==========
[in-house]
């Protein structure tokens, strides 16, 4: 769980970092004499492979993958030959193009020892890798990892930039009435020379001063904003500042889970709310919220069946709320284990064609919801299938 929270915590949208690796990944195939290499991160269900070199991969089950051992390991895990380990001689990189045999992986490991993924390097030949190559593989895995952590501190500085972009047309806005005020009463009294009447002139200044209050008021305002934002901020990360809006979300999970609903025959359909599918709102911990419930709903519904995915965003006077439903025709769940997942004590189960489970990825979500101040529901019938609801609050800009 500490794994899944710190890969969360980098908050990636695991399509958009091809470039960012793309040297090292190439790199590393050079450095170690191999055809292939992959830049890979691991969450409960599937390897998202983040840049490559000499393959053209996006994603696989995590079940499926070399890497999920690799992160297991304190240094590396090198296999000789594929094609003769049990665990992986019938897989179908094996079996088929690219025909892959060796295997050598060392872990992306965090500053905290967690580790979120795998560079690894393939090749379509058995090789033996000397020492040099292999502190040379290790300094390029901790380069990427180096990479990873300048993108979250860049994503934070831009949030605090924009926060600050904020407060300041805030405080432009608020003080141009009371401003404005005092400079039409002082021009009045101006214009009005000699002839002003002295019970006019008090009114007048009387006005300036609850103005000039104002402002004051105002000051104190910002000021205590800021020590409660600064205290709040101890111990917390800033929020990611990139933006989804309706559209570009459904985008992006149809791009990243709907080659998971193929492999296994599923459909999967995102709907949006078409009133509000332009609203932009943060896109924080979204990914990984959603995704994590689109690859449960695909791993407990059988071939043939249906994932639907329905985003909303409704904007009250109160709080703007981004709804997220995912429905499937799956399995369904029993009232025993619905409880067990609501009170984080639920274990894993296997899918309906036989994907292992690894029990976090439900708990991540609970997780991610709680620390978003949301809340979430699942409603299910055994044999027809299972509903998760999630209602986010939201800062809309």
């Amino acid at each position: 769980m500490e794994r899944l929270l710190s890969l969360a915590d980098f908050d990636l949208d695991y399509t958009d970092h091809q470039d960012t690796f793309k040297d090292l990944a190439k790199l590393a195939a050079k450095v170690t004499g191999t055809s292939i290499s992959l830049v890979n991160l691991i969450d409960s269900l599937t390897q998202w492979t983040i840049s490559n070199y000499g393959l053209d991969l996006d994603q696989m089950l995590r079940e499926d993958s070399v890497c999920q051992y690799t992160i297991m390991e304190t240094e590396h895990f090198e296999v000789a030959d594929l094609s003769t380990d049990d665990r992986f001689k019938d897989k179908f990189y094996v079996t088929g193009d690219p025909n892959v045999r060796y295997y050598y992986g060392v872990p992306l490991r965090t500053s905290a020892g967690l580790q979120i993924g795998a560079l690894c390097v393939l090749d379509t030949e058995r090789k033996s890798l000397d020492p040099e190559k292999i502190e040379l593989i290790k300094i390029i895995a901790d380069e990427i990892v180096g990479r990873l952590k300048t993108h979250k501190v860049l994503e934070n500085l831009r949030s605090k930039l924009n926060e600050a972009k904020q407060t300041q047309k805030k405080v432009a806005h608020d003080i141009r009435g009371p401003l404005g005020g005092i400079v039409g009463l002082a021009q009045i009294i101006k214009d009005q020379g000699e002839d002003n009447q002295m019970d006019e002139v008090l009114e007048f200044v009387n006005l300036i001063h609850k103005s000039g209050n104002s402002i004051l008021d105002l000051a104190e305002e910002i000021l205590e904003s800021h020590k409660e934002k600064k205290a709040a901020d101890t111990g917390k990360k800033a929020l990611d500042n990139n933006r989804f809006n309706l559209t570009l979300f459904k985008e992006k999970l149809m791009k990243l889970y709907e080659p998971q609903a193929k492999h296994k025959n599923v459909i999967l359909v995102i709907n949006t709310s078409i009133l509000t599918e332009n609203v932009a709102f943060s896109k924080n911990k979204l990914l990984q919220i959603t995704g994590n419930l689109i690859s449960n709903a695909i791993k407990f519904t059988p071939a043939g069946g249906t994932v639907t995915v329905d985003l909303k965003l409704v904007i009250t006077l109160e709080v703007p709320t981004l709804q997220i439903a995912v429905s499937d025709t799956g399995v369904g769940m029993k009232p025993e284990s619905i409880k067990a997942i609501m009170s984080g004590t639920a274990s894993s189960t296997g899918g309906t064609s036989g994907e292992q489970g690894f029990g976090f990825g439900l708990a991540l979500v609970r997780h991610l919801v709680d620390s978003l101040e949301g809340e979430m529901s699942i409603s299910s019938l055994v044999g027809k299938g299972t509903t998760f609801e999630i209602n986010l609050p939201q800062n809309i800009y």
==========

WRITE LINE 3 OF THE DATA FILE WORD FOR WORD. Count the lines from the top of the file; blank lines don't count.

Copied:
């Amino acid at each position: 769980m500490e794994r899944l929270l710190s890969l969360a915590d980098f908050d990636l949208d695991y399509t958009d970092h091809q470039d960012t690796f793309k040297d090292l990944a190439k790199l590393a195939a050079k450095v170690t004499g191999t055809s292939i290499s992959l830049v890979n991160l691991i969450d409960s269900l599937t390897q998202w492979t983040i840049s490559n070199y000499g393959l053209d991969l996006d994603q696989m089950l995590r079940e499926d993958s070399v890497c999920q051992y690799t992160i297991m390991e304190t240094e590396h895990f090198e296999v000789a030959d594929l094609s003769t380990d049990d665990r992986f001689k019938d897989k179908f990189y094996v079996t088929g193009d690219p025909n892959v045999r060796y295997y050598y992986g060392v872990p992306l490991r965090t500053s905290a020892g967690l580790q979120i993924g795998a560079l690894c390097v393939l090749d379509t030949e058995r090789k033996s890798l000397d020492p040099e190559k292999i502190e040379l593989i290790k300094i390029i895995a901790d380069e990427i990892v180096g990479r990873l952590k300048t993108h979250k501190v860049l994503e934070n500085l831009r949030s605090k930039l924009n926060e600050a972009k904020q407060t300041q047309k805030k405080v432009a806005h608020d003080i141009r009435g009371p401003l404005g005020g005092i400079v039409g009463l002082a021009q009045i009294i101006k214009d009005q020379g000699e002839d002003n009447q002295m019970d006019e002139v008090l009114e007048f200044v009387n006005l300036i001063h609850k103005s000039g209050n104002s402002i004051l008021d105002l000051a104190e305002e910002i000021l205590e904003s800021h020590k409660e934002k600064k205290a709040a901020d101890t111990g917390k990360k800033a929020l990611d500042n990139n933006r989804f809006n309706l559209t570009l979300f459904k985008e992006k999970l149809m791009k990243l889970y709907e080659p998971q609903a193929k492999h296994k025959n599923v459909i999967l359909v995102i709907n949006t709310s078409i009133l509000t599918e332009n609203v932009a709102f943060s896109k924080n911990k979204l990914l990984q919220i959603t995704g994590n419930l689109i690859s449960n709903a695909i791993k407990f519904t059988p071939a043939g069946g249906t994932v639907t995915v329905d985003l909303k965003l409704v904007i009250t006077l109160e709080v703007p709320t981004l709804q997220i439903a995912v429905s499937d025709t799956g399995v369904g769940m029993k009232p025993e284990s619905i409880k067990a997942i609501m009170s984080g004590t639920a274990s894993s189960t296997g899918g309906t064609s036989g994907e292992q489970g690894f029990g976090f990825g439900l708990a991540l979500v609970r997780h991610l919801v709680d620390s978003l101040e949301g809340e979430m529901s699942i409603s299910s019938l055994v044999g027809k299938g299972t509903t998760f609801e999630i209602n986010l609050p939201q800062n809309i800009y």